British colonists tried to play one dark race against the other on the southern frontier. The Maryland Assembly in 1676 offered Indians  rewards for recapturing slave runaways. In South Carolina, in 1708, 5,280 European settlers tried to watch over 2,900 African and 1,400 Indian slaves. Europeans sent slave “cattle hunters” to protect Charleston from Indian raids. In 1740 South Carolina offered Indians £100 for each slave runaway captured alive, £50 for “every scalp of a grown negro slave.”

The conflict among the three races on the frontier had each side seeking allies wherever they could be found. During the Yemassee War of 1715, Natchez Indians murdered whites and seized their slaves. When the British ordered one thousand two hundred soldiers against the Natchez, they sent black troops along. And when Governor Charles Craven of South Carolina confronted the Natchez’s army he found it also included armed black prisoners.

By 1729 the frontier racial cauldron was boiling over in South Carolina and Louisiana. Slaves rose in rebellion at Stono, South Carolina. Terrified whites turned Catawbas Indians, noted for heir slavehunting skills, to recapture or slay all rebel. In Louisiana, the governor was shocked to learn Chickasaws had contacted a daring band of Banbara  Africans enslaved at New Orleans. His spies told him the two peoples had plotted and insurrection that would kill whites and create a red-black maroon confederacy.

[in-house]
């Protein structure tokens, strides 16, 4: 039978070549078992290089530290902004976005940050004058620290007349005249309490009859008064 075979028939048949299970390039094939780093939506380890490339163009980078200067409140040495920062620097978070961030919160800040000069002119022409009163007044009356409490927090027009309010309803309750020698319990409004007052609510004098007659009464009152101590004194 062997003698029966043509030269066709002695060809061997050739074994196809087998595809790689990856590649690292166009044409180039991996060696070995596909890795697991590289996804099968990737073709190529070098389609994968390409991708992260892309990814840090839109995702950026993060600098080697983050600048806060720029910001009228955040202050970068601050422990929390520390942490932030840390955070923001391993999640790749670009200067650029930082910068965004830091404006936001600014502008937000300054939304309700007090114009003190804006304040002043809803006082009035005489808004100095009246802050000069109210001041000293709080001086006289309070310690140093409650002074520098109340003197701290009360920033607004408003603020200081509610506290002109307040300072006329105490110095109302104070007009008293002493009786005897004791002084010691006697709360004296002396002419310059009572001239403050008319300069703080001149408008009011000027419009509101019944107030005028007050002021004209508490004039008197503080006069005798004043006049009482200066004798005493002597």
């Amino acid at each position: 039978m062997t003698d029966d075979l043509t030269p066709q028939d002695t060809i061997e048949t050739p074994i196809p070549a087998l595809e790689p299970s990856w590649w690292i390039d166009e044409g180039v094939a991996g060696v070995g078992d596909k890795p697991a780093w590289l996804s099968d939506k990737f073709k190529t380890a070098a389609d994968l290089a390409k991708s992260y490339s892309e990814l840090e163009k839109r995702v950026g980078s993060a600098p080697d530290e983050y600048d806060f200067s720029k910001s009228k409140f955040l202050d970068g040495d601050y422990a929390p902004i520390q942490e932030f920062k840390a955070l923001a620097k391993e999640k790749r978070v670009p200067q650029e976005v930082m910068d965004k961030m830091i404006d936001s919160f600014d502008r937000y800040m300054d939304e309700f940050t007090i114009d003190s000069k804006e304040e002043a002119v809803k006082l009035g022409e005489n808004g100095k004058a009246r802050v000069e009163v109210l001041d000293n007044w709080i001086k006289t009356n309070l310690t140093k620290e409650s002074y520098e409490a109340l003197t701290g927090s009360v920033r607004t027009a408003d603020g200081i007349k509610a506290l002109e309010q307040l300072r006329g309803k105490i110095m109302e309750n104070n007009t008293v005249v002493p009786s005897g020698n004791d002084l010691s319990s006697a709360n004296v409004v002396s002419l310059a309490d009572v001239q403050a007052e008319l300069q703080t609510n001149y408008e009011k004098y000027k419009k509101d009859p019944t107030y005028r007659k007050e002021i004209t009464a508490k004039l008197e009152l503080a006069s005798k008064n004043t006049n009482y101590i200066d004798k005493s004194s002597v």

Hardly had he solved this threat when he heard New Orleans was menaced by Chouchas Indians a few miles north. He governor sent off armed black slaves to carry out a massacre. 

The sporadic conflicts hardly matched the unending racial disturbances along the border between British Georgia and Spanish Florida. Spain relied largely on the blacks and Indians of Florida to resist any invasion by slavehunting British. When Georgia Governor Oglethorpe invaded Florida to 1740, Spain’s red and black troops repelled him. Oglethorpe learned that two hundred Africans, including many ex-slaves from Georgia, guarded St. Augustine.

When Spain ordered a counterattack on Georgia in 1742, their armed forces included a black regiment and “negro commanders clothed in lace” bearing the same rank as white officers. The British concluded they had more to worry about from this force starting a slave revolt in Georgia than anything Spanish troops might do.